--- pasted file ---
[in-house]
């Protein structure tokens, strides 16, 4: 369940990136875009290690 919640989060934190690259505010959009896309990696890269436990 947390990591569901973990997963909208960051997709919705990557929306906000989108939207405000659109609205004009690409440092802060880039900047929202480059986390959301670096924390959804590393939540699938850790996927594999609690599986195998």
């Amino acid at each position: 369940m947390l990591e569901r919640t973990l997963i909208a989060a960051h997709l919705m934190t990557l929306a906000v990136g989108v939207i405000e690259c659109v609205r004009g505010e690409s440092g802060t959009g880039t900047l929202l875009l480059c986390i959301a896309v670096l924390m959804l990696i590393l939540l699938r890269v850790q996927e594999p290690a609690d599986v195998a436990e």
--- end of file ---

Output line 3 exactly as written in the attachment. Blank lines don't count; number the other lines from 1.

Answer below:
């Amino acid at each position: 369940m947390l990591e569901r919640t973990l997963i909208a989060a960051h997709l919705m934190t990557l929306a906000v990136g989108v939207i405000e690259c659109v609205r004009g505010e690409s440092g802060t959009g880039t900047l929202l875009l480059c986390i959301a896309v670096l924390m959804l990696i590393l939540l699938r890269v850790q996927e594999p290690a609690d599986v195998a436990e």